Here we see Yesler Way at Pioneer Square in Seattle between 2nd Avenue (left) and 1st Avenue (right). On the left we see the old Metropole Building on the corner and then the Interurban Building. Crossing the tree-aligned Occidental Avenue we see more historic buildings including the Merchant’s Cafe before the street front concludes with the Olympic Block office building (built 1986) at the corner of 1st Avenue.
Yesler Way runs east-west through all of central Seattle from the Downtown Waterfront almost to Lake Washington in the west. It is named after Henry Yesler, an entrepeneur and politician, who is also regarded as a founder of the city of Seattle and served two non-consecutive terms as Mayor of Seattle. Originally known as Skid Road, when in the 1850s freshly cut logs were sent down the steep street, the street lent its name to several streets named Skid Row in other cities later. It was renamed to Yesler Way in 1903.
On the left, right across Seattle’s historic Smith Tower, we see the former Metropole Hotel, built in 1890 and damaged by a fire in 2007, which will be renovated for a new boutique hotel. The prominent red brick building next to it is the Interurban Building. It was designed by architect John Parkinson and built 1890-1892 in commission by William Rankin Ballard for the Seattle National Bank. It was also home for Seattle’s first interurban railway offices (Puget Sound Electric Railway Interurban Line) and depot until 1920, which earned it its current name. Later it was occupied by Boeing and now houses modern office spaces after a redevelopment in the years around 2010. The building in Romanesque Revival Style is one of the finest in Pioneer Square with brick masonry and exceptional stone carvings, especially the Romanesque columns at the front enterance and a lion’s head above the bank entrance at the corner.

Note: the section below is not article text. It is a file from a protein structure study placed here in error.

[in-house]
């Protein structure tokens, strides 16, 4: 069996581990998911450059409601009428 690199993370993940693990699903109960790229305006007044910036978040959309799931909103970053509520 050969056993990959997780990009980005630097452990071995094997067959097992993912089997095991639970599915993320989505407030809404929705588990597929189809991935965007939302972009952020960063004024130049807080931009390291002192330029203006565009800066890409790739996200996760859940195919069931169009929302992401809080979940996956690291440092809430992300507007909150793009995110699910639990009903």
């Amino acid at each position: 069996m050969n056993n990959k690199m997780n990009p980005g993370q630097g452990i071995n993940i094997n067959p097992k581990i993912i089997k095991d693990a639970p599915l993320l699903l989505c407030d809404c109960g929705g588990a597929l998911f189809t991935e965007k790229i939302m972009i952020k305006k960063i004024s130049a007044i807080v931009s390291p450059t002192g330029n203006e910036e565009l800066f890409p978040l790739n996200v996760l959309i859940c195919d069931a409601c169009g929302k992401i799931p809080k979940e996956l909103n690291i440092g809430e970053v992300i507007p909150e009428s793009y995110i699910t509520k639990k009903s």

The Merchant’s Cafe at the end of the next row of buildings to the right is Seattle’s oldest continuously-used restaurant, established in 1890. The building was errected in 1889 and much of the Klondike Gold is said to have passed it in the 1890s. For 74 years it was run by the Schreiner family and the last restoration was done during the 1970s. The modern Olympic Block office building at the end of this street front was errected in 1986.
This panorama was presented during our exhibition Germany Street Fronts in Houston and you can find another Seattle streetline preview of Pike Place Market in our review of the exhibition in Seattle.